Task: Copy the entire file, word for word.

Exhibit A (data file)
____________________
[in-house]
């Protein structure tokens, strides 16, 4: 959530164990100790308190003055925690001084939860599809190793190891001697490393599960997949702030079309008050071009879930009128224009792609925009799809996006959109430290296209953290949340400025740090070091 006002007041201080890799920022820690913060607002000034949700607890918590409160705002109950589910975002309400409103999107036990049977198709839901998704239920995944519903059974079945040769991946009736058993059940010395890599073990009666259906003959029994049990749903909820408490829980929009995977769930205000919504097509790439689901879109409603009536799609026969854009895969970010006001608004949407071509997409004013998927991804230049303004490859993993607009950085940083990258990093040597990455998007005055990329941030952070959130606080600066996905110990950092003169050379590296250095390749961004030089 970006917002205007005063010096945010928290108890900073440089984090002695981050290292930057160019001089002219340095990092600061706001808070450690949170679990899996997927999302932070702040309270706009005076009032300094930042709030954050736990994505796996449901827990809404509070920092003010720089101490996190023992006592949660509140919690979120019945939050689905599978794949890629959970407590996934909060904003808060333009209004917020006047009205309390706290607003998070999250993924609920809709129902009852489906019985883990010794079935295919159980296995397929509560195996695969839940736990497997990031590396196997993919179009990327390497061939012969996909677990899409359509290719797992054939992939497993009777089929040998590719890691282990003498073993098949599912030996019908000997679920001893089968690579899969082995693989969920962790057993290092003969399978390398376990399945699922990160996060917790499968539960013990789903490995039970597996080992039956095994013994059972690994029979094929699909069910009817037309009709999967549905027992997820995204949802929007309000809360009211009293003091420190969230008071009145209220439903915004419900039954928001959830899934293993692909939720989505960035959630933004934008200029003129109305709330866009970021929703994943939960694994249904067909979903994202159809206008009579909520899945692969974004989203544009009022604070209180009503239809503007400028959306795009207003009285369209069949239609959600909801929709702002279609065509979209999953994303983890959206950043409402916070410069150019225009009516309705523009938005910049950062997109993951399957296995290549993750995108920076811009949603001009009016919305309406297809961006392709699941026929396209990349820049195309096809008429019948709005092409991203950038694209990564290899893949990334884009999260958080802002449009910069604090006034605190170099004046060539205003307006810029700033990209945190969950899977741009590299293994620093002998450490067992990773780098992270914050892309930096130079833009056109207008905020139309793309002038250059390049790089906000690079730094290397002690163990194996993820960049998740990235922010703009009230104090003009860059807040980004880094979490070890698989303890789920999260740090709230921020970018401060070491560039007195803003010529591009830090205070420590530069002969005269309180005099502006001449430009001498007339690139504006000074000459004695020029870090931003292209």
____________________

[in-house]
């Protein structure tokens, strides 16, 4: 959530164990100790308190003055925690001084939860599809190793190891001697490393599960997949702030079309008050071009879930009128224009792609925009799809996006959109430290296209953290949340400025740090070091 006002007041201080890799920022820690913060607002000034949700607890918590409160705002109950589910975002309400409103999107036990049977198709839901998704239920995944519903059974079945040769991946009736058993059940010395890599073990009666259906003959029994049990749903909820408490829980929009995977769930205000919504097509790439689901879109409603009536799609026969854009895969970010006001608004949407071509997409004013998927991804230049303004490859993993607009950085940083990258990093040597990455998007005055990329941030952070959130606080600066996905110990950092003169050379590296250095390749961004030089 970006917002205007005063010096945010928290108890900073440089984090002695981050290292930057160019001089002219340095990092600061706001808070450690949170679990899996997927999302932070702040309270706009005076009032300094930042709030954050736990994505796996449901827990809404509070920092003010720089101490996190023992006592949660509140919690979120019945939050689905599978794949890629959970407590996934909060904003808060333009209004917020006047009205309390706290607003998070999250993924609920809709129902009852489906019985883990010794079935295919159980296995397929509560195996695969839940736990497997990031590396196997993919179009990327390497061939012969996909677990899409359509290719797992054939992939497993009777089929040998590719890691282990003498073993098949599912030996019908000997679920001893089968690579899969082995693989969920962790057993290092003969399978390398376990399945699922990160996060917790499968539960013990789903490995039970597996080992039956095994013994059972690994029979094929699909069910009817037309009709999967549905027992997820995204949802929007309000809360009211009293003091420190969230008071009145209220439903915004419900039954928001959830899934293993692909939720989505960035959630933004934008200029003129109305709330866009970021929703994943939960694994249904067909979903994202159809206008009579909520899945692969974004989203544009009022604070209180009503239809503007400028959306795009207003009285369209069949239609959600909801929709702002279609065509979209999953994303983890959206950043409402916070410069150019225009009516309705523009938005910049950062997109993951399957296995290549993750995108920076811009949603001009009016919305309406297809961006392709699941026929396209990349820049195309096809008429019948709005092409991203950038694209990564290899893949990334884009999260958080802002449009910069604090006034605190170099004046060539205003307006810029700033990209945190969950899977741009590299293994620093002998450490067992990773780098992270914050892309930096130079833009056109207008905020139309793309002038250059390049790089906000690079730094290397002690163990194996993820960049998740990235922010703009009230104090003009860059807040980004880094979490070890698989303890789920999260740090709230921020970018401060070491560039007195803003010529591009830090205070420590530069002969005269309180005099502006001449430009001498007339690139504006000074000459004695020029870090931003292209």